Setbacks often have a much larger effect on share prices at developmental companies than more established ones. While the investment community has seen several lowly developing biotechs rise from the ashes, rushing into a position at a company that recently got whacked or is facing headwinds can be a dangerous venture. Here are a few such companies with concerns that should be major factors in any investing decisions. In other words, these are not the best biotech stocks on the market.
Despite sky-high potential for its weight-loss pill, Belviq, Arena has not had an electrifying start out of the gate. Total prescriptions total just 1,087 for the week of June 14 and 1,829 the next, according to TheStreet's Adam Feuerstein. Investors knew it would be difficult to gain traction with doctors, but perhaps underestimated just how difficult. While it is still early in the game for Arena, consider that Orexigen estimates that the total obesity market supported nearly 8 million prescriptions in 2012. This company is crawling toward disrupting the status quo, and shares have been punished as a result. Things may not get much better in the near future after Consumer Reports gave Belviq a dismal review earlier this month. I would steer clear of Arena until the attitude toward weight-loss therapies improves.
Dendreon cannot catch a break lately with its prostate cancer vaccine Provenge. Sales slid further in the first quarter, but that should only get worse as another entrant jumps into the already crowded market. Xofigo from Bayer was recently approved and launched for patients with castration resistant prostate cancer who suffer from bone metastases. The specialized treatment will take patients away from other therapies, including Zytiga from Johnson & Johnson, Xtandi from Medivation, and of course Provenge. The quickness and severity of the new competition depends on the launch, but investors can expect it nonetheless. Will Dendreon's pipeline be enough to salvage its future?
To be fair, it isn't all that uncommon for a company new to manufacturing to miss a bullet point or two when submitting a Biologic License Application. Dynavax should be able to correct the issues well before safety data are resubmitted. It isn't always smooth sailing, though, and Impax is a prime example. The FDA raised three specific concerns at its Hayward, Calif., manufacturing facility last year. Not only did Impax not make the recommended improvements, but it managed to raise nine new concerns during the FDA's follow-up inspection earlier this year. How do you do that? I have no idea. That will certainly hold-up approval of the company's Parkinson's disease drug, Rytary. Luckily, Impax is more established than the other companies described in this article. It should still make you wonder how the company failed so miserably in responding to its manufacturing shortfalls.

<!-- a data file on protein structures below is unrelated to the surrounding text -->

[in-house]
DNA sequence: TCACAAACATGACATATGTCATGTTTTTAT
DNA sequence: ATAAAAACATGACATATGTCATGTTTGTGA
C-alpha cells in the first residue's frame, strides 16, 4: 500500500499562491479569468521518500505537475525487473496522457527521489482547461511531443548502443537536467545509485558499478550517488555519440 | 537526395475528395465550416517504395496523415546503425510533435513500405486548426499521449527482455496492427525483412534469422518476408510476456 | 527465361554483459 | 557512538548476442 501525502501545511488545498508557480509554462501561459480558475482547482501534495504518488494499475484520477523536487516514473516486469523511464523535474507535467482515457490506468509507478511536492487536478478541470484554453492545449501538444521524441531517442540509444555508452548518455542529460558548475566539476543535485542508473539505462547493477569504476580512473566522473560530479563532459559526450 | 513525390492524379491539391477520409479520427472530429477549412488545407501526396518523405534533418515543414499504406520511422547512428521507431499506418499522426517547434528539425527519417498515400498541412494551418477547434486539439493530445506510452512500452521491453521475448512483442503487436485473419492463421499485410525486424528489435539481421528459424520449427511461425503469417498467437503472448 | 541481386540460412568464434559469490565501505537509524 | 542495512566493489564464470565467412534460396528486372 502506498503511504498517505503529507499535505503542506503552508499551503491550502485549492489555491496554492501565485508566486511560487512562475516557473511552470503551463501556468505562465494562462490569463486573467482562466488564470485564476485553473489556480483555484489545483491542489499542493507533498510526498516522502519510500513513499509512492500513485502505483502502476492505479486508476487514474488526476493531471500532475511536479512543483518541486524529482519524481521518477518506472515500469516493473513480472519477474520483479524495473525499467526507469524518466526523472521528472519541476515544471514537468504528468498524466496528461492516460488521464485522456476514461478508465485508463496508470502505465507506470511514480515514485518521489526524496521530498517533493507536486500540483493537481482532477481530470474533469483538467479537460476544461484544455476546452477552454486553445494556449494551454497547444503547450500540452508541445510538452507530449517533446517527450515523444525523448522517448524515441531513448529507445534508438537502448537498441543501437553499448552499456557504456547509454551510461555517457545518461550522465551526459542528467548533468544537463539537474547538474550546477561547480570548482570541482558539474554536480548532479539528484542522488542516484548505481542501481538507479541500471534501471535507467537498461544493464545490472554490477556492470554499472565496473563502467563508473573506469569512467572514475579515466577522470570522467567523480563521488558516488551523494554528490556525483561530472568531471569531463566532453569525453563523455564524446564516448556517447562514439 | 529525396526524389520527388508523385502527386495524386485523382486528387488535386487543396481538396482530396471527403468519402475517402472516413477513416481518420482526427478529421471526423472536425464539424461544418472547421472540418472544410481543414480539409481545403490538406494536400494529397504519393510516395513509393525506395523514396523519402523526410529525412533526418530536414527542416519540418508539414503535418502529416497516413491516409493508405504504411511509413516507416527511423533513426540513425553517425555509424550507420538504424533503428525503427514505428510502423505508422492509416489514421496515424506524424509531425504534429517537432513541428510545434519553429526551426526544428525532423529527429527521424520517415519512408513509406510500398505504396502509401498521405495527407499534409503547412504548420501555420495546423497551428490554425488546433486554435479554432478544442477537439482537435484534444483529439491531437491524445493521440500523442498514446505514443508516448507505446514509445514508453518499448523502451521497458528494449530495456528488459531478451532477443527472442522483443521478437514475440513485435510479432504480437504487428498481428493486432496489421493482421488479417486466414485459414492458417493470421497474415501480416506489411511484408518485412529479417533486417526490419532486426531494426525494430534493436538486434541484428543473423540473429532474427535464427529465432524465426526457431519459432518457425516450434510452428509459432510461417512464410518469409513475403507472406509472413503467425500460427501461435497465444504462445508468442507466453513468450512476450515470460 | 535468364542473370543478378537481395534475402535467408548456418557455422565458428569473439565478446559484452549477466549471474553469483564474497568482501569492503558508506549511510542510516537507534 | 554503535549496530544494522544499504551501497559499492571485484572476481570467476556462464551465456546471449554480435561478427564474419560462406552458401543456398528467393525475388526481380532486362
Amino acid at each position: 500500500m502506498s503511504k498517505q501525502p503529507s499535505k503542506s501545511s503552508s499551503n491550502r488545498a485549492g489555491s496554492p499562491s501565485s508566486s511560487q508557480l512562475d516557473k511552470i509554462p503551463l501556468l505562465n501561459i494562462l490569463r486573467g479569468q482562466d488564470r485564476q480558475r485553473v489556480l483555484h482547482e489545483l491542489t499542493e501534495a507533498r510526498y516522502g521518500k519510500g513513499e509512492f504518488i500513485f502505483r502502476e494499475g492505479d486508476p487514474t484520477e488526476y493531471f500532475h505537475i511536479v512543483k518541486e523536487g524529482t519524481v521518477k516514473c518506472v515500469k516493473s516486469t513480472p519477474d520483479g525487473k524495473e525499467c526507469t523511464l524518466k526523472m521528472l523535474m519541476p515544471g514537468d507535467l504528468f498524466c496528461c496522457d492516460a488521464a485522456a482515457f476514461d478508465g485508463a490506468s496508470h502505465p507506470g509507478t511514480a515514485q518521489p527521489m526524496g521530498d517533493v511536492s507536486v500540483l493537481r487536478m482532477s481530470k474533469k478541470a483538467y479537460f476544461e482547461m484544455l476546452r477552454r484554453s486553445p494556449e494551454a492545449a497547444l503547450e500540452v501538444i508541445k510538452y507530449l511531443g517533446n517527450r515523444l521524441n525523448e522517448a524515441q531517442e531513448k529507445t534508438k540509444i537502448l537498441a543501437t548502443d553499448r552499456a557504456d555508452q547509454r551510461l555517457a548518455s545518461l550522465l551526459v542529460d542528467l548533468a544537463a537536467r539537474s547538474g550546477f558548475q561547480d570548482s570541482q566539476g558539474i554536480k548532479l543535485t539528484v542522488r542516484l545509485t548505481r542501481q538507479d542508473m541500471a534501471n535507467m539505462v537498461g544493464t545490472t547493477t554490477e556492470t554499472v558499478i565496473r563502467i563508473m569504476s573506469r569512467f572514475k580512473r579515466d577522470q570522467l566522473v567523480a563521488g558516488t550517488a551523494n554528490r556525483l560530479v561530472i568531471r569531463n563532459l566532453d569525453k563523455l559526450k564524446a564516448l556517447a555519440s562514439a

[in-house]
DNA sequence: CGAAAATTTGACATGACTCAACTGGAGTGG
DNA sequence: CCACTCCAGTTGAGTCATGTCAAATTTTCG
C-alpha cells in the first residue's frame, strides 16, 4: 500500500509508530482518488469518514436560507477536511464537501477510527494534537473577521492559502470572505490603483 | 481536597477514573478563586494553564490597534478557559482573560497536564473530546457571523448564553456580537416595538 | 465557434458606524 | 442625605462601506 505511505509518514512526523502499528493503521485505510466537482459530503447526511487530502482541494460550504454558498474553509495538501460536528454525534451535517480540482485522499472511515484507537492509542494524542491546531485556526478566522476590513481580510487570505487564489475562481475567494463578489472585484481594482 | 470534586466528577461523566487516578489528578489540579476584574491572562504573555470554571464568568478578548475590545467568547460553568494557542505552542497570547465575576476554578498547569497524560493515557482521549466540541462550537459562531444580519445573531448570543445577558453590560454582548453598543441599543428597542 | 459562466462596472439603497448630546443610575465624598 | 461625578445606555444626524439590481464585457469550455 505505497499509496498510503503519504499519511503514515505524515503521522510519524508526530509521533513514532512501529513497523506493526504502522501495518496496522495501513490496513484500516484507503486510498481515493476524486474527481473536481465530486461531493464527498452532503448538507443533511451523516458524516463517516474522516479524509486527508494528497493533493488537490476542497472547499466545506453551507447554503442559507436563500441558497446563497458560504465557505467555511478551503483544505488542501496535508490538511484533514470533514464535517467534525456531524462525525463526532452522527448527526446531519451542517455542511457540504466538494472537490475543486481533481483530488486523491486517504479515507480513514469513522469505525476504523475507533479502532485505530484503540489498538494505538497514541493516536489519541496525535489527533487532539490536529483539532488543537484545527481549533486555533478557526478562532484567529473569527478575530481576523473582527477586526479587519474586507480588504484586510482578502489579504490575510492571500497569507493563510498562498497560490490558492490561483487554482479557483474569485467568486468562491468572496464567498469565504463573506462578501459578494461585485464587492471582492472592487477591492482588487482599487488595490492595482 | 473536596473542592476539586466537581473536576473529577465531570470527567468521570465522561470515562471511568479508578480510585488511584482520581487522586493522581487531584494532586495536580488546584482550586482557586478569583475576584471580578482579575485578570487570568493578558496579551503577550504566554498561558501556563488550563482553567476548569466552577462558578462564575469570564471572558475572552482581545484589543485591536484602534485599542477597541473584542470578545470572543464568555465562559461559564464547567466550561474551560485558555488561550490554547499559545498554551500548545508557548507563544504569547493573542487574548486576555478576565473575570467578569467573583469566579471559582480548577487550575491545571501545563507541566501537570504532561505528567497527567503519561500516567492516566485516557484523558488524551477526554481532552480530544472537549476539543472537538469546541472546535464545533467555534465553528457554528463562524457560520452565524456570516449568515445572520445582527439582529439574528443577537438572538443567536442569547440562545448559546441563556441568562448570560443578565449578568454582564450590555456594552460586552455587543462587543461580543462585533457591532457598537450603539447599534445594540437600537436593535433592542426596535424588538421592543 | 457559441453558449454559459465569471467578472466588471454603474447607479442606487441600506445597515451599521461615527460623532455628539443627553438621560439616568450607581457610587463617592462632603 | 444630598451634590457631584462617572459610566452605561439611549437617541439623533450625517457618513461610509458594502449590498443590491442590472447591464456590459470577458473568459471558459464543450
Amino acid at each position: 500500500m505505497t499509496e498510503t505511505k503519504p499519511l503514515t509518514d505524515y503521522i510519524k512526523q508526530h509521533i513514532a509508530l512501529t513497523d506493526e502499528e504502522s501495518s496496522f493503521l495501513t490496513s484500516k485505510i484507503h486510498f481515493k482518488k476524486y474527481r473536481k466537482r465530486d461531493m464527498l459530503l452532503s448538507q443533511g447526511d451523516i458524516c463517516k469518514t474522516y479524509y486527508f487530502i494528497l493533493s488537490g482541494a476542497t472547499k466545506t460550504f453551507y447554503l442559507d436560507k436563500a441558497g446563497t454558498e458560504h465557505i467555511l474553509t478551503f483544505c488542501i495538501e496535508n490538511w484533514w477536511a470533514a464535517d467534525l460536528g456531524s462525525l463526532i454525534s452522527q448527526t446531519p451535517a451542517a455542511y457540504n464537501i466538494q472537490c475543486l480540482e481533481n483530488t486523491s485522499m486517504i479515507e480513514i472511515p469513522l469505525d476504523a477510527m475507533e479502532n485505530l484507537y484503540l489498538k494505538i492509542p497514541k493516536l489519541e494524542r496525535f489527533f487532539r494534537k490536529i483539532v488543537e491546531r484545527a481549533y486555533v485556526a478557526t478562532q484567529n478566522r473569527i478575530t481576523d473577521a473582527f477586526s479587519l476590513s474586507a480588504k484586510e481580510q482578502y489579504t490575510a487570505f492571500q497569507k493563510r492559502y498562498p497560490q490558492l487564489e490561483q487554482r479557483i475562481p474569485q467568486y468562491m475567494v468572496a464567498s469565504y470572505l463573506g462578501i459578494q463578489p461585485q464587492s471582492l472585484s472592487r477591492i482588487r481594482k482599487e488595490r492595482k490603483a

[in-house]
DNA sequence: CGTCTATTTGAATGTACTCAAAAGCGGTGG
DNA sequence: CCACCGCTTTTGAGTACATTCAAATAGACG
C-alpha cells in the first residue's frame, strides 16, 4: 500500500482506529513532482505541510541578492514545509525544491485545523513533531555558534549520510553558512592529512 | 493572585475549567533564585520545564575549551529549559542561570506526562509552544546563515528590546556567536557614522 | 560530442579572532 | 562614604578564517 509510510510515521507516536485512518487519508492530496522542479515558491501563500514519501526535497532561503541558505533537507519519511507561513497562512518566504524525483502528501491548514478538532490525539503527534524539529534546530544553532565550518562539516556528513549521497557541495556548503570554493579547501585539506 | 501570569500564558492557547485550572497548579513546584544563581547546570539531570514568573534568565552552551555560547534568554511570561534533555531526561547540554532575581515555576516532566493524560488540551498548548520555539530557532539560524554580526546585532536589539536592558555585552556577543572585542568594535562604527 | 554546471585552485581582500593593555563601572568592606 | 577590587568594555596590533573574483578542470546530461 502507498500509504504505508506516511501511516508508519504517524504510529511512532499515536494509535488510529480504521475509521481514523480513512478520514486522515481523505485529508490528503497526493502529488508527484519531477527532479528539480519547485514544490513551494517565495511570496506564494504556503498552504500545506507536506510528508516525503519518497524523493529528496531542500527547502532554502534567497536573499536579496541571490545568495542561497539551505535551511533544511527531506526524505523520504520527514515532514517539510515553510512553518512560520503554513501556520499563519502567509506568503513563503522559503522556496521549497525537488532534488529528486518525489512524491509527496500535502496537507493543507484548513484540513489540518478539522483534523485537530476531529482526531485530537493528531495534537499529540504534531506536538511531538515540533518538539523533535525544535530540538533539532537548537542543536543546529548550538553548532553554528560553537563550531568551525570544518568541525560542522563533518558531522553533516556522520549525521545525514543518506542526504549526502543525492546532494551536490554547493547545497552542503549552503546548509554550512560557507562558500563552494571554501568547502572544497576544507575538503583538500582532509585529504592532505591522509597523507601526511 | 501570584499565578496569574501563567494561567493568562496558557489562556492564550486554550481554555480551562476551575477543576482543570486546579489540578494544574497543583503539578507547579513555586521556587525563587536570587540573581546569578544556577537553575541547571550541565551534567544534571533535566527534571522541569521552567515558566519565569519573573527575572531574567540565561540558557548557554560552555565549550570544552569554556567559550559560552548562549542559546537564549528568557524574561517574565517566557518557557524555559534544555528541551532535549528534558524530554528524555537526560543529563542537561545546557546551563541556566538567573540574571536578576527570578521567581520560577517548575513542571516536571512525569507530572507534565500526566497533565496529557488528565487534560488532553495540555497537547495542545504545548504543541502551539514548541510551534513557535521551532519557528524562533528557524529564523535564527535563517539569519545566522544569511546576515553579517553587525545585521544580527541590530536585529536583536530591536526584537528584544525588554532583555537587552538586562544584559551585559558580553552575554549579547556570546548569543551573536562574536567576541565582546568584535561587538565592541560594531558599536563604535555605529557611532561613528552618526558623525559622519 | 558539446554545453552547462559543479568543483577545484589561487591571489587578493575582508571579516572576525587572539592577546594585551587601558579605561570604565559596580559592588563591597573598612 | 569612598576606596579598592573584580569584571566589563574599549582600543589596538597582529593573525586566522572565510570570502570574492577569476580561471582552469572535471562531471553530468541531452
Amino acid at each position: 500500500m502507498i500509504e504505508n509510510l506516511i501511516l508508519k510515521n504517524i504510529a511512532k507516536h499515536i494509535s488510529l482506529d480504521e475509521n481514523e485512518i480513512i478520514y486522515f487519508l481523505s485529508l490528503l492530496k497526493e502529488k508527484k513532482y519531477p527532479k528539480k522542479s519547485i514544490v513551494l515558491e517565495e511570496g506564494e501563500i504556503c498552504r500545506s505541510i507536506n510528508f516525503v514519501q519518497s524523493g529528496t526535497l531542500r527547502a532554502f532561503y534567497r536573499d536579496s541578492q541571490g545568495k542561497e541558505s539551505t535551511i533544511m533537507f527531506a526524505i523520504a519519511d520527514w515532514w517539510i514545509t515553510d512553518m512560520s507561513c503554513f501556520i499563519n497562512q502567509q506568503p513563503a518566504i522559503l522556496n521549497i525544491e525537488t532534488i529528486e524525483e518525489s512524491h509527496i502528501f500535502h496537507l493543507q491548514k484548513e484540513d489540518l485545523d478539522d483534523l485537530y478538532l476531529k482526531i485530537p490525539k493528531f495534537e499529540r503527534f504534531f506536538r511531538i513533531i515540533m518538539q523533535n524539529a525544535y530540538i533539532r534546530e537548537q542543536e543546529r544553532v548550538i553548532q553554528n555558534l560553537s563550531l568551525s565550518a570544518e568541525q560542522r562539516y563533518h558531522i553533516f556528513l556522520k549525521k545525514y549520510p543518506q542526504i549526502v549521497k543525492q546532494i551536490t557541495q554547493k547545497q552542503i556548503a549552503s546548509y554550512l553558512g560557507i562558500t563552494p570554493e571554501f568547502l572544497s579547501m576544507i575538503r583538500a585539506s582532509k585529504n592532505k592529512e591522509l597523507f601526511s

Spectrum got mowed down in March after sales of Fusilev, a drug used to prevent side effects of cancer drug methotrexate, were guided to a range of $80 million to $90 million for 2013. Sales in 2012 topped $200 million. Why the drop? Doctors are switching to generic drugs after a shortage gave them few alternatives to Fusilev. The company offers two other drugs, Folotyn and Zevalin, and has three more in late-stage trials. So all hope is not lost given this correction, but investors need to entertain the possibility that Fusilev sales continue to fall or perhaps even fail to reach the company's guidance.
Foolish bottom line
If you're looking for the best biotech stocks, you may want to look elsewhere. All of these companies have noteworthy problems to tackle before they should be considered for your portfolio. Companies may seem like steals after a big drop, but you have to remember to ask yourself if the drop was warranted. In each case outlined above, recent developments delayed a company's ability to return value to its shareholders. I would stay away from these companies until they successfully respond to the obstacles they face.
Instead, when it comes to biotech, I look for more established companies. It's no secret that biotech stocks have been soaring recently, but the best investment strategy is to pick great companies and stick with them for the long term. The Motley Fool's free report "3 Stocks That Will Help You Retire Rich" not only shares stocks that could help you build long-term wealth, but also winning strategies that every investor should know. Click here to grab your free copy today.
The article Don't Look Here for the Best Biotech Stocks originally appeared on Fool.com.
Fool contributor Maxx Chatsko has no position in any stocks mentioned. Check out his personal portfolio, his CAPS page, or follow him on Twitter @BlacknGoldFool to keep up with his writing on energy, bioprocessing, and biotechnology.The Motley Fool owns shares of Dendreon. Try any of our Foolish newsletter services free for 30 days. We Fools may not all hold the same opinions, but we all believe that considering a diverse range of insights makes us better investors. The Motley Fool has a disclosure policy.
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